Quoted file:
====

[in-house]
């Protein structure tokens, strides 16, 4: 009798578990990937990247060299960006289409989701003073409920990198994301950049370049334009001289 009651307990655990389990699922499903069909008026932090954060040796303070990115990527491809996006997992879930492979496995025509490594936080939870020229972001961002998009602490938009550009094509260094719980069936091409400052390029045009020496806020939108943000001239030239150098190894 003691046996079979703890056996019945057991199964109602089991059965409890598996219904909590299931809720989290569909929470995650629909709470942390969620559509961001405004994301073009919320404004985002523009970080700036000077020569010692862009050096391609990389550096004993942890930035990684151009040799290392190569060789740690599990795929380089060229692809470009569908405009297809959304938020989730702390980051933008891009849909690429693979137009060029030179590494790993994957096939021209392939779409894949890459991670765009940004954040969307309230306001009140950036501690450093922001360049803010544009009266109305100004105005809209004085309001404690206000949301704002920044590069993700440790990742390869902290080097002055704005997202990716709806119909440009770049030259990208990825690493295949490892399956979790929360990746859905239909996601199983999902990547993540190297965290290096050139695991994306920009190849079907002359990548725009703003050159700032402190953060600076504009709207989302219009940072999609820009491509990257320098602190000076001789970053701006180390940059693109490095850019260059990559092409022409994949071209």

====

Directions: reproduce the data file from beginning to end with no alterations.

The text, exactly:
[in-house]
């Protein structure tokens, strides 16, 4: 009798578990990937990247060299960006289409989701003073409920990198994301950049370049334009001289 009651307990655990389990699922499903069909008026932090954060040796303070990115990527491809996006997992879930492979496995025509490594936080939870020229972001961002998009602490938009550009094509260094719980069936091409400052390029045009020496806020939108943000001239030239150098190894 003691046996079979703890056996019945057991199964109602089991059965409890598996219904909590299931809720989290569909929470995650629909709470942390969620559509961001405004994301073009919320404004985002523009970080700036000077020569010692862009050096391609990389550096004993942890930035990684151009040799290392190569060789740690599990795929380089060229692809470009569908405009297809959304938020989730702390980051933008891009849909690429693979137009060029030179590494790993994957096939021209392939779409894949890459991670765009940004954040969307309230306001009140950036501690450093922001360049803010544009009266109305100004105005809209004085309001404690206000949301704002920044590069993700440790990742390869902290080097002055704005997202990716709806119909440009770049030259990208990825690493295949490892399956979790929360990746859905239909996601199983999902990547993540190297965290290096050139695991994306920009190849079907002359990548725009703003050159700032402190953060600076504009709207989302219009940072999609820009491509990257320098602190000076001789970053701006180390940059693109490095850019260059990559092409022409994949071209």